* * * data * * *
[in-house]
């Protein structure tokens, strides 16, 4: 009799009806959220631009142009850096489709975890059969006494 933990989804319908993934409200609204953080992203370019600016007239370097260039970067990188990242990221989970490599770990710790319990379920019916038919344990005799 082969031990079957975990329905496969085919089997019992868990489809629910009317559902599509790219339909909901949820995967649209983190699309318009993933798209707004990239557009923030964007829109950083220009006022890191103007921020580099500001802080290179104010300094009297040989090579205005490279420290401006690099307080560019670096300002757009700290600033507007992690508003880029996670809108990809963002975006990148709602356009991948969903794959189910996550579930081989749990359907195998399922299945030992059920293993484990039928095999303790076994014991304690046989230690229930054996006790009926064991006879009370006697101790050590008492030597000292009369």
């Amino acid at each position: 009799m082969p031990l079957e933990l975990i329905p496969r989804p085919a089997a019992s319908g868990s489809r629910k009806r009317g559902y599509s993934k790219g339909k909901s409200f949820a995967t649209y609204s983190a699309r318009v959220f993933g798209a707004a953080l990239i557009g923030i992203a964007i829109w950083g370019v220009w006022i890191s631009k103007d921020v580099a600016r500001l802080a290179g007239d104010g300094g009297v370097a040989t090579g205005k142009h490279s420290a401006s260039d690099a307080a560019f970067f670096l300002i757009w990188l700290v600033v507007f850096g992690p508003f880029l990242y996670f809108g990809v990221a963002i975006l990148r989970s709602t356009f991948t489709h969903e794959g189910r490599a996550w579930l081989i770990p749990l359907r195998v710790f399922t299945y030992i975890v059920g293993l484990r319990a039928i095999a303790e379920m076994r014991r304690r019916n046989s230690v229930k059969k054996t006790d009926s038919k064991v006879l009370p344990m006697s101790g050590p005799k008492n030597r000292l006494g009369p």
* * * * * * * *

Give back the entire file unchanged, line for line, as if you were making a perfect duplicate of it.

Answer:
[in-house]
């Protein structure tokens, strides 16, 4: 009799009806959220631009142009850096489709975890059969006494 933990989804319908993934409200609204953080992203370019600016007239370097260039970067990188990242990221989970490599770990710790319990379920019916038919344990005799 082969031990079957975990329905496969085919089997019992868990489809629910009317559902599509790219339909909901949820995967649209983190699309318009993933798209707004990239557009923030964007829109950083220009006022890191103007921020580099500001802080290179104010300094009297040989090579205005490279420290401006690099307080560019670096300002757009700290600033507007992690508003880029996670809108990809963002975006990148709602356009991948969903794959189910996550579930081989749990359907195998399922299945030992059920293993484990039928095999303790076994014991304690046989230690229930054996006790009926064991006879009370006697101790050590008492030597000292009369």
């Amino acid at each position: 009799m082969p031990l079957e933990l975990i329905p496969r989804p085919a089997a019992s319908g868990s489809r629910k009806r009317g559902y599509s993934k790219g339909k909901s409200f949820a995967t649209y609204s983190a699309r318009v959220f993933g798209a707004a953080l990239i557009g923030i992203a964007i829109w950083g370019v220009w006022i890191s631009k103007d921020v580099a600016r500001l802080a290179g007239d104010g300094g009297v370097a040989t090579g205005k142009h490279s420290a401006s260039d690099a307080a560019f970067f670096l300002i757009w990188l700290v600033v507007f850096g992690p508003f880029l990242y996670f809108g990809v990221a963002i975006l990148r989970s709602t356009f991948t489709h969903e794959g189910r490599a996550w579930l081989i770990p749990l359907r195998v710790f399922t299945y030992i975890v059920g293993l484990r319990a039928i095999a303790e379920m076994r014991r304690r019916n046989s230690v229930k059969k054996t006790d009926s038919k064991v006879l009370p344990m006697s101790g050590p005799k008492n030597r000292l006494g009369p």